The plaintiff subsequently filed an application in the DistrictCourt under section 763 of the' Civil Procedure Code for the exe-cution of the decree pending Appeal. The defendant filed objec-tions, and the matter was taken up for inquiry on 28.08.2003. Bothparties had tendered written submissions and relevant papers,without calling any witnesses, consequent to which the learnedAdditional District Judge delivered Order on 03.10.2003 andallowed the plaintiff’s application for writ pending Appeal.
It was submitted on behalf of the plaintiff that the defendant(judgment debtor) did not adduce evidence to establish substantialloss that would be caused to him in the event of the writ being exe-cuted.
The relevant statutory provisions in the issue or staying of writpending appeal are contained in section 23 of the Judicature Actand section 763(2) of the Civil Procedure Code. Samarakoon, CJ.in Chariott Perera v Thambiah <1) at p. 360 said that the matter ofstaying of execution pending appeal is governed by the provisionsof section 23 of the Judicature Act read with section 763(2) of theCivil Procedure Code; the former permits the Court to stay Writ ofExecution if it sees fit and the latter permits it to stay if the judgmentdebtor satisfies the Court that substantial loss may result.
Stay of execution of the decree pending appeal is granted whenthe proceedings would cause irreparable loss and injury to theappellant, and where the damages suffered by execution would besubstantial, as held in Sokkalal Ram Sart v Nadar. (2)
Sri Lanka Law Reports
 2 Sri LR
In Mack v Sanmugarrt3> it was held that Stay of Execution willbe granted if there is any doubt of the justice of the decision andexecution will cause damage to the appellant which will be bothirreparable and exhaustive.
The requirement of proof of substantial/irreparable loss/lnjuryhas been declared in a number of subsequent cases as well such soas Don Piyasena v Mayawathie JayasuriyaW■ Grindlay’s Bank Ltdv Mackinnon Mackenize & Co.Ceylon Ltd. (1995)(5> and Perera vGunawardena (fi).
In Saleem v Balakumar V) it was held that writ must be stayeduntil the final disposal of the Appeal if the Court is satisfied thatthere is a substantial question of law to be adjudicated upon at thehearing.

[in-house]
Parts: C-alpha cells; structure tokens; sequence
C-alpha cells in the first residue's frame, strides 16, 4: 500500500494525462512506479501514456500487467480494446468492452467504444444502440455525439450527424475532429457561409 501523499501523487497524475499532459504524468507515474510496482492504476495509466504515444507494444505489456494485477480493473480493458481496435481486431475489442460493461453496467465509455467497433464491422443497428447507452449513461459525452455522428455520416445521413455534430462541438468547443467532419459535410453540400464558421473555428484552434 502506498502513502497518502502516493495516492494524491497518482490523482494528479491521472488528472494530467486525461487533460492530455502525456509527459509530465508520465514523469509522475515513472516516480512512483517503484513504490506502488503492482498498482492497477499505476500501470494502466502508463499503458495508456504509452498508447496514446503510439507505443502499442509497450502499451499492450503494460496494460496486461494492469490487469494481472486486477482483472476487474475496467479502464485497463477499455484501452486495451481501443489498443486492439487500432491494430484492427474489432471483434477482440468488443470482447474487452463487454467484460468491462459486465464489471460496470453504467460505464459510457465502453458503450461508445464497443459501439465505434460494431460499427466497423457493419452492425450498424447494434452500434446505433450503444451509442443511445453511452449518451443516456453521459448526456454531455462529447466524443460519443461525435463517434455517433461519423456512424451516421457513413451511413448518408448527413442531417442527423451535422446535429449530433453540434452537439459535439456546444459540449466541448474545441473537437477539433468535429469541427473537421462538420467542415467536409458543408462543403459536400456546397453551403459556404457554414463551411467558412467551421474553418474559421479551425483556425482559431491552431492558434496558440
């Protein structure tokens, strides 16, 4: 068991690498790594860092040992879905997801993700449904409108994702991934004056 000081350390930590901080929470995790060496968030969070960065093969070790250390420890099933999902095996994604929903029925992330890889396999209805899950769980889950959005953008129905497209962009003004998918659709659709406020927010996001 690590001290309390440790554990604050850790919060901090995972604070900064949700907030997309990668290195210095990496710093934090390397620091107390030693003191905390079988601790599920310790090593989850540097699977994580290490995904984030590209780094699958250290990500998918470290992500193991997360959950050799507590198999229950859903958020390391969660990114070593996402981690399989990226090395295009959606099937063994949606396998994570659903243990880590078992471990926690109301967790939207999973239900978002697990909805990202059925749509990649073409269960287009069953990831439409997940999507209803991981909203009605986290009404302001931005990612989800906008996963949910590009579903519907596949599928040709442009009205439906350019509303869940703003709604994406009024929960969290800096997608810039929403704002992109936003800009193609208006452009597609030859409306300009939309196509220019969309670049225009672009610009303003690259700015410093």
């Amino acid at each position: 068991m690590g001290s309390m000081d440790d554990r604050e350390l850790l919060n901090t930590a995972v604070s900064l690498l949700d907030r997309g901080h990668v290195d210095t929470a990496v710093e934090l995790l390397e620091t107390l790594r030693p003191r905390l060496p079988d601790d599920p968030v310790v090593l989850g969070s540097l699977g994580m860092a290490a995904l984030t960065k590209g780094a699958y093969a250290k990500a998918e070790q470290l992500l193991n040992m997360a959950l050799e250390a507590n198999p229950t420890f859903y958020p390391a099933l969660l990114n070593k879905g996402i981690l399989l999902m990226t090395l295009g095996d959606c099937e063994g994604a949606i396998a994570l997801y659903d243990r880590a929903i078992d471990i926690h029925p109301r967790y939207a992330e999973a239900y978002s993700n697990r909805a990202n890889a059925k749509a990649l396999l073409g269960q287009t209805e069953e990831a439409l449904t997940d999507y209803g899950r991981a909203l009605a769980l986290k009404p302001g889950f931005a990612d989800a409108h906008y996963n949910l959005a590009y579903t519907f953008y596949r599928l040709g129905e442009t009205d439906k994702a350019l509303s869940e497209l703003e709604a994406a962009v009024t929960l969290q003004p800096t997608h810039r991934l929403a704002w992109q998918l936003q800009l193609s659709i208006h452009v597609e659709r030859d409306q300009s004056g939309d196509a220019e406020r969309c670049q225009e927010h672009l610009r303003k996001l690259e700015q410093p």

In Perera v Gunawardena, supra it was observed that someconsideration of the degree of hardship to the judgment-creditormay also be relevant in such an application.go
In Amarange v Seelawathie Weerakoori8), it was held that sub-stantial loss is not necessarily monetary loss, and the expressionmust have a relative meaning and must vary with the facts of eachcase.
I examined the order of the learned District Judge dated03.10.2003. In this Leave to Appeal application the defendant in hisprayer (i) to the petition has sought a stay order until the final deter-mination of this application. This Court issued a stay order on21.10.2003 which has continuously been extended to cover thenext date on which the case was called. If a stay order is not issued 100.until the final determination of this application, Irreparable Lossand Damage would be caused to the defendant-respondent-peti-tioners. Hence I issue a Stay Order staying further proceedings incase No. L/404 in the District Court of Walasmulla until the finaldetermination of this Application as prayed for in prayer (i) of thesaid petition.
The plaintiff-respondent’s Counsel’s submission that the affi-davit pertaining to this application was defective as the ‘Jurat’ stat-ed that the affidavit was affirmed on 20.10.2003 at Colombo where-
Jeganathan v. Sufiyan
as the Commissioner for Oaths and/or Justice of Peace had been 110in Anuradhapura according to the Rubber Seal, was considered byme. The said Affidavit too was examined by me. A Commissionerfor Oaths is not confined to a particular District and can operate anywhere in the island irrespective of where his or her permanentaddress is. His or her appointment under section 12 of the OathsOrdinance is similar to an all Island JP. Thus notwithstanding heraddress at Anuradhapura. I am of the view that the aforesaid affi-davit is valid in law.
For the aforesaid reasons, I grant Leave to Appeal to the defen-dant-respondent-petitioner from the order of the learned Additional 120District Judge of Walasmulla dated 03.10.2003. No costs.
Leave to appeal granted.
PREMASIRI v. GUNAPALA